Tag Archives: paganism

Alan Moore’s Gift to Religion and Comics Scholar

Seeking the MysteryThe London-based Albion Calling blog recently featured a full-length interview with Dr. Christine Hoff Kraemer, co-editor of Graven Images: Religion in Comic Books and Graphic Novels. As both an instructor for the Department of Theology and Religious History at Cherry Hill Seminary and the author of Seeking the Mystery: An Introduction to Pagan Theologies, Kraemer was asked, in particular, about the works of Alan Moore and her own personal interaction with the Magus:

I wrote Moore a fan letter, telling him a bit about myself, my religious leanings, and my academic studies. A month

passed, and then a mysterious package from the UK arrived, containing a stack of Moore’s ritual theater CDs, an unpublished article on chaos magick, two copies of Promethea Vol. 2 (one signed for me to keep, one to lend out), and a warm and encouraging note. I was floored!

Kraemer notes, though, that while being a fan of Moore and even a scholar considering his work is quite popular, “many comics scholars either don’t take his spiritual philosophy seriously (preferring instead to focus on his politics) or simply don’t have the background to understand and interpret it.” She offers that this “gap in Moore scholarship” is one she is addressing with her work.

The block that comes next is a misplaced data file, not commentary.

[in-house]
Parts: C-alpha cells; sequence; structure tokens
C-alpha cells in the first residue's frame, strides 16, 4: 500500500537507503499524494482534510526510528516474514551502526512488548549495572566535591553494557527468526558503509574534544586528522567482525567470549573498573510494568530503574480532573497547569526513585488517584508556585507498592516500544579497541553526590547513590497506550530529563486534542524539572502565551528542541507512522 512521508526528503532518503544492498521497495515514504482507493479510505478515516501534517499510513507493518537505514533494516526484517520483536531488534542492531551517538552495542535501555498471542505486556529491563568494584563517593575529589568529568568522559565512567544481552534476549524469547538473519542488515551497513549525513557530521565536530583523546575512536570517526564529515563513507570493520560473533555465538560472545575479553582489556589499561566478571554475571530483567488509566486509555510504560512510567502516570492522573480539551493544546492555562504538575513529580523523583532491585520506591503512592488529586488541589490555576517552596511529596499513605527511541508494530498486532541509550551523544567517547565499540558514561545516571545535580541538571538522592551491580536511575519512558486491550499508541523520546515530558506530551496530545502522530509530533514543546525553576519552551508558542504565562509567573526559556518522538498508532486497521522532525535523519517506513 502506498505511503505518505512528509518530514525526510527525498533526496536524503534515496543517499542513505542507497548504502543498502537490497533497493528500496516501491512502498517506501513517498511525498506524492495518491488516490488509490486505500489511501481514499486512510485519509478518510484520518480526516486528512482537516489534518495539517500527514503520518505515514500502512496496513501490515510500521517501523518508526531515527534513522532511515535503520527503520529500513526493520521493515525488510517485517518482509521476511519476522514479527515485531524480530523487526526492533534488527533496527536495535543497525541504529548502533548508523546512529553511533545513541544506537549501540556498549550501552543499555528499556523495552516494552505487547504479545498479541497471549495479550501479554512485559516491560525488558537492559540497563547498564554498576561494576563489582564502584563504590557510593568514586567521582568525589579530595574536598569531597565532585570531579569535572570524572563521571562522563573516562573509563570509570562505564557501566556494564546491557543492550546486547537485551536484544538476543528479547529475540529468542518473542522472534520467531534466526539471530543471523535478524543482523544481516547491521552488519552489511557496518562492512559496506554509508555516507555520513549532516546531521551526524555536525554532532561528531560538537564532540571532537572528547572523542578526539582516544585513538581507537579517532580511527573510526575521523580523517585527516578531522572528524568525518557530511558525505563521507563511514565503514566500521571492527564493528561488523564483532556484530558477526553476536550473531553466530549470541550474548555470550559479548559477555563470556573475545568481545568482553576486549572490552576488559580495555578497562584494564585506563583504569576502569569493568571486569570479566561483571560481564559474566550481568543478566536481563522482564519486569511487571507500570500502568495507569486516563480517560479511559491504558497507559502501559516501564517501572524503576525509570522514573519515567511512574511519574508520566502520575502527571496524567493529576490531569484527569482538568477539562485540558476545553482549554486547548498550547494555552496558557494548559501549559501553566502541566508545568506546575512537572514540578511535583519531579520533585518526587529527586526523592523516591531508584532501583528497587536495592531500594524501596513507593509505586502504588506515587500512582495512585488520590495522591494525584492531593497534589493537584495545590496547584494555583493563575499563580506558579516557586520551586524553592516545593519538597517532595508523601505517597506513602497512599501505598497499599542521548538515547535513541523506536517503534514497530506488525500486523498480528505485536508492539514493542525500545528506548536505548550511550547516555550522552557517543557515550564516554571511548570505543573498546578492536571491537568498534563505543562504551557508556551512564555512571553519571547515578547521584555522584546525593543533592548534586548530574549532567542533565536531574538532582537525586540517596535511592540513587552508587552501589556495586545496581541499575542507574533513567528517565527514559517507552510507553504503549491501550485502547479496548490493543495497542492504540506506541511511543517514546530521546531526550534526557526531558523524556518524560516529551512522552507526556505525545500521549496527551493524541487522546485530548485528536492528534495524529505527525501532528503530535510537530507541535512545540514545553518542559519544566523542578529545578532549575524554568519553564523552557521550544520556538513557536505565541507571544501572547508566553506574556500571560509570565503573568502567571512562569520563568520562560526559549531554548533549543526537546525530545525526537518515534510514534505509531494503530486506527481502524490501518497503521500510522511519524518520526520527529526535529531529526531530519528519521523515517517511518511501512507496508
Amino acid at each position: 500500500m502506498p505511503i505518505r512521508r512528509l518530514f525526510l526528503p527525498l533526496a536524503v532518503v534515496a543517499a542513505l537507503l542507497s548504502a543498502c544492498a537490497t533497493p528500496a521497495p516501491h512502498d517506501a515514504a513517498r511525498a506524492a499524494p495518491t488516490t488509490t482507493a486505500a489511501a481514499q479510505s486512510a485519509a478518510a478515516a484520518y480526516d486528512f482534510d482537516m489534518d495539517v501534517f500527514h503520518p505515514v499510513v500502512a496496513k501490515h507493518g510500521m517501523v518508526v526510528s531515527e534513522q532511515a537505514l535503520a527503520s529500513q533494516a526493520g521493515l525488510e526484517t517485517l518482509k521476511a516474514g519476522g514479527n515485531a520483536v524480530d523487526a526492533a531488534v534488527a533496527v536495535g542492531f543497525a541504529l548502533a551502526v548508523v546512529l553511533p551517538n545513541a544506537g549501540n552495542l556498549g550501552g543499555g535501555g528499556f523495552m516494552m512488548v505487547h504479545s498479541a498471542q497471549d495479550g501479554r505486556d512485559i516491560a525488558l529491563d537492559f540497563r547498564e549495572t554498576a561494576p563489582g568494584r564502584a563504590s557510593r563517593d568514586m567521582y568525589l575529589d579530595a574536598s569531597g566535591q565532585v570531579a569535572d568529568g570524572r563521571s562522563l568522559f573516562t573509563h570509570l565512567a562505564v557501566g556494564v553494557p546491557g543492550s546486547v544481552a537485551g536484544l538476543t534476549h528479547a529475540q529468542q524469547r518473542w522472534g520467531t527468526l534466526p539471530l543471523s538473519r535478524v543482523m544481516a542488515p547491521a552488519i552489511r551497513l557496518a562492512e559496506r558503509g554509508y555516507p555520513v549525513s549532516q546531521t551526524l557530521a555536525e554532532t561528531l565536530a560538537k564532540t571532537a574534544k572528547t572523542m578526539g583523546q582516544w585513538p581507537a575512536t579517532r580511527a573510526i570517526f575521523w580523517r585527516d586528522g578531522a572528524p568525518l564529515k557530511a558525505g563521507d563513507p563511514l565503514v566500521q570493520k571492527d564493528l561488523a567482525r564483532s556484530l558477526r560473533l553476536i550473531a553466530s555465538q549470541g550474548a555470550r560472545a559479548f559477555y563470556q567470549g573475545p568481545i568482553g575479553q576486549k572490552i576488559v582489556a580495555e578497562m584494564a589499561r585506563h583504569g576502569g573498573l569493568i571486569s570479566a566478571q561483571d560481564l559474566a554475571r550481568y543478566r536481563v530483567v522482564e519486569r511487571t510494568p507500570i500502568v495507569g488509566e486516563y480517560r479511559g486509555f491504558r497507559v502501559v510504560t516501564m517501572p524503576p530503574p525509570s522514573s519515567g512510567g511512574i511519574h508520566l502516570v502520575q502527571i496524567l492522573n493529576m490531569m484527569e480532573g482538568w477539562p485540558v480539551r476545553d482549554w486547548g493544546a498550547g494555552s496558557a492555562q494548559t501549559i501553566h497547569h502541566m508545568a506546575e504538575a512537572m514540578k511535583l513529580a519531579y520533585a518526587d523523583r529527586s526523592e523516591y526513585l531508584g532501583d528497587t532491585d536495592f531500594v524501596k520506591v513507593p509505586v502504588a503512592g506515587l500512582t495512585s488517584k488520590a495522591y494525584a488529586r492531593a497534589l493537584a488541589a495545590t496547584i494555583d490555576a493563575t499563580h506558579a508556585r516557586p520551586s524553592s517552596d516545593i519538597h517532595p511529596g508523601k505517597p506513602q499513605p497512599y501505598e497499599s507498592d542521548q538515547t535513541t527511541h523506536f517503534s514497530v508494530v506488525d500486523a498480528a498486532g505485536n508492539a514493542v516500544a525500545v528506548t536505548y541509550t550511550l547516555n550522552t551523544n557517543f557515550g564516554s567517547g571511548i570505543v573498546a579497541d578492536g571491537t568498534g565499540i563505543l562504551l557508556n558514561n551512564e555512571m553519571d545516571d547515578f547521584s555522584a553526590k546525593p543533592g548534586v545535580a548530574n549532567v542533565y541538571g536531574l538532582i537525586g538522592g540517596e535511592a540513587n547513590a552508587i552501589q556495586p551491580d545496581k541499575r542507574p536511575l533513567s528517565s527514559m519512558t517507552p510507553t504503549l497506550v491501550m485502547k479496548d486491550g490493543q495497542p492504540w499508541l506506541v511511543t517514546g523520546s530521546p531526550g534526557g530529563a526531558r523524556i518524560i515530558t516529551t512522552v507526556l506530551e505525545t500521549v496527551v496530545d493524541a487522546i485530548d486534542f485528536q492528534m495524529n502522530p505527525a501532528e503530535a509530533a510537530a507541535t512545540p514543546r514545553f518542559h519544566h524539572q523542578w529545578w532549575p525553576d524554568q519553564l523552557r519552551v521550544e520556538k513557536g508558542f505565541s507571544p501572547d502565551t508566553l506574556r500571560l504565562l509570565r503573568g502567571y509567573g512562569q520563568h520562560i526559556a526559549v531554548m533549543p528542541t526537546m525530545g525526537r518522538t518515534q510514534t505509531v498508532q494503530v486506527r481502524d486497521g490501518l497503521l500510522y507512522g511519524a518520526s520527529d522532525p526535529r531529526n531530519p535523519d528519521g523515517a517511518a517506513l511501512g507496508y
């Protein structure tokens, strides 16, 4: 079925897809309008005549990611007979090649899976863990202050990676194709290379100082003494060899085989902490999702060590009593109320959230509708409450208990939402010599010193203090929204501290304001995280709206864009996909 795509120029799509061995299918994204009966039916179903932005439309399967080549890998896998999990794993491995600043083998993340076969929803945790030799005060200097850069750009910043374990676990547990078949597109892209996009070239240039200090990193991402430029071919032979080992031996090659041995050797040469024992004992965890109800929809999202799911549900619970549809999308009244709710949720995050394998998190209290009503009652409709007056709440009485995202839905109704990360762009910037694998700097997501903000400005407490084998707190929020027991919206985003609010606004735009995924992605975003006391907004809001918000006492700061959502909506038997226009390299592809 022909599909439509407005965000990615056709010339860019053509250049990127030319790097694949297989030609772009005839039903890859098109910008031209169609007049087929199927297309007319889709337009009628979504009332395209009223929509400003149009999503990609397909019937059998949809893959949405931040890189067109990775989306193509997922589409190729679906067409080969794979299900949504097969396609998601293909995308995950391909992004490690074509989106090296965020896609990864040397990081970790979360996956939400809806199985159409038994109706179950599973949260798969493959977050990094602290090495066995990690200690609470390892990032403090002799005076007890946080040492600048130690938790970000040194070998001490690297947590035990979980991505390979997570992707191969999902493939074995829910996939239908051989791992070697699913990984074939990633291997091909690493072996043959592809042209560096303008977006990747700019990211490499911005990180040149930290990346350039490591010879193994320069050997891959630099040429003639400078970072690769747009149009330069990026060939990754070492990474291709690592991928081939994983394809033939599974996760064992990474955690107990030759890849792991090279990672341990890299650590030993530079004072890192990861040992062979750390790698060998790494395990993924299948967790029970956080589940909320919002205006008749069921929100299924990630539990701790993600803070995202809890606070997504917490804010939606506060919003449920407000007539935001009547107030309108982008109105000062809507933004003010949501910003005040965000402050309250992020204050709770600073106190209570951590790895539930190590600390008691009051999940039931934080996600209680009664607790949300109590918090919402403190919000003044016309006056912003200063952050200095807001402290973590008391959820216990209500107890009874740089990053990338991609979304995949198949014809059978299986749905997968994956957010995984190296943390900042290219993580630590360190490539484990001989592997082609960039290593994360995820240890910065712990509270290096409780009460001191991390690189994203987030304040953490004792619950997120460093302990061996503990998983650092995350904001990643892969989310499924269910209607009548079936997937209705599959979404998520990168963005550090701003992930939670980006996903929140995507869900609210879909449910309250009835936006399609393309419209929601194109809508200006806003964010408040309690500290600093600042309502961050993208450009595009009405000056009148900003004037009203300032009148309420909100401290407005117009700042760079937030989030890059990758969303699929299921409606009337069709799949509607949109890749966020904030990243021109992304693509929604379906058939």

Learn more about Kraemer at Cherry Hill here.

ReligionLink Targets Comics, Misses a Lot

ReligionLink.com is, by its own description, “a non-partisan service of Religion Newswriters” that is “by journalists, for journalists.” So, it’s understandable that they encourage religion writers to think further on the intersection of the comics-based genre of superheroes and religion in recognition of Superman’s 75th anniversary and new film. Clearly, Rao endorses this viewpoint, too.

However, the “background and expert sources” they claim to provide prove sadly lacking; though lengthy and exhaustive-looking, it reads as the result of Google searching and Amazon browsing rather than an actual, knowledgeable resource. Their list of recommended books leaves out any title that isn’t Judeo-Christian, and, similarly, their article list includes one mention of Islam in regards to coverage of The 99; likewise, their manifest of three dozen experts seems to only include one focusing on Arabs (the esteemed Fedwa Malti-Douglas) and one on occult practices (the weirdly unattributed Christopher Knowles). They even get Professor Malti-Douglas’s URL wrong!

ReligionLink on Superheroes

But it’s easy to criticize. What else should have been there? Well… Continue reading